Liang is a professor of biomedical engineering in the School of Biomedical Engineering, Science & Health Systems.
Agbavor, a doctoral student, collaborated on the research.
A team from Drexel’s School of Biomedical Engineering, Science and Health Systems has used a popular chatbot program to identify clues from spontaneous speech that predict early stages of dementia, with 80% accuracy.
The team’s work, reported in the journal PLOS Digital Health, is the latest in a series of efforts to show the effectiveness of natural language processing programs in spotting speech delays and other verbal tics that are indicative of neurodegenerative disorders.
The researchers tested their theory by training OpenAI’s GPT-3 with recorded speech transcripts from people exhibiting varying stages of Alzheimer’s decline. From that, GPT-3 generated a characteristic profile of Alzheimer’s speech. That was then used to retrain the program — turning it into an Alzheimer’s disease screening machine.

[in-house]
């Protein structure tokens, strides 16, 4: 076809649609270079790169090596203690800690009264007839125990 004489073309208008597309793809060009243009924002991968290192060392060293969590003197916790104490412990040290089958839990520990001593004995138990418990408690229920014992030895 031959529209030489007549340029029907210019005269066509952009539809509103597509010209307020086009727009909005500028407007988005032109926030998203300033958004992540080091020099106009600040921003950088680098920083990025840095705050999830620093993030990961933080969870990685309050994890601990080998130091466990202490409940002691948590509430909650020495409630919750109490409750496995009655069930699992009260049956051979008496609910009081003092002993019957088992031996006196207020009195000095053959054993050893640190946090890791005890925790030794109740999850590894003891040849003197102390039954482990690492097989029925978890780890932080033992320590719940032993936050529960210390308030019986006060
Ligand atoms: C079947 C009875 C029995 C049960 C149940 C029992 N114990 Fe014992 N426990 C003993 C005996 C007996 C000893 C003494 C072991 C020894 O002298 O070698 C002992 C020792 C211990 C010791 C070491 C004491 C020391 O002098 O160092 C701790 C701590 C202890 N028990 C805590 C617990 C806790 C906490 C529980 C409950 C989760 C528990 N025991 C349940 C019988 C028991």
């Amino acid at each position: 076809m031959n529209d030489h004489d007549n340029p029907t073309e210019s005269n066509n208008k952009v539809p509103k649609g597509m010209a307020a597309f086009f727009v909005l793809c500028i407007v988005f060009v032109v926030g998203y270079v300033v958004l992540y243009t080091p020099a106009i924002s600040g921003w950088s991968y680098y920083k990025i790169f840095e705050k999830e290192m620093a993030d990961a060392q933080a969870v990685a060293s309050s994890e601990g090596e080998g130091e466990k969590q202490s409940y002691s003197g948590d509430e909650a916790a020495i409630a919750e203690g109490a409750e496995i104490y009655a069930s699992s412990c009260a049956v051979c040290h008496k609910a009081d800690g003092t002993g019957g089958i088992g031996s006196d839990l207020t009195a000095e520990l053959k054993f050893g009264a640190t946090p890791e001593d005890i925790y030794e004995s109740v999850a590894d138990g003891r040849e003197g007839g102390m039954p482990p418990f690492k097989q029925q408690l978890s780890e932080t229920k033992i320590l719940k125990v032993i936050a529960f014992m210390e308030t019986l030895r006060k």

The process was demonstrated to reliably predict those who have Alzheimer’s disease and those who don’t.
The team also found that GPT-3 was 20% more accurate in predicting the severity of disease than an alternative analysis based solely on the acoustic features of the recordings, such as pauses, voice strength and slurring.
The team’s findings could speed Alzheimer’s diagnosis, currently a lengthy process that involves a medical history review and a host of physical and neurological tests. Spotting the disease early would give patients more options for therapeutics and support.
To build on these promising results, the researchers are planning to develop a pre-screening tool that could be used at home or in a doctor’s office.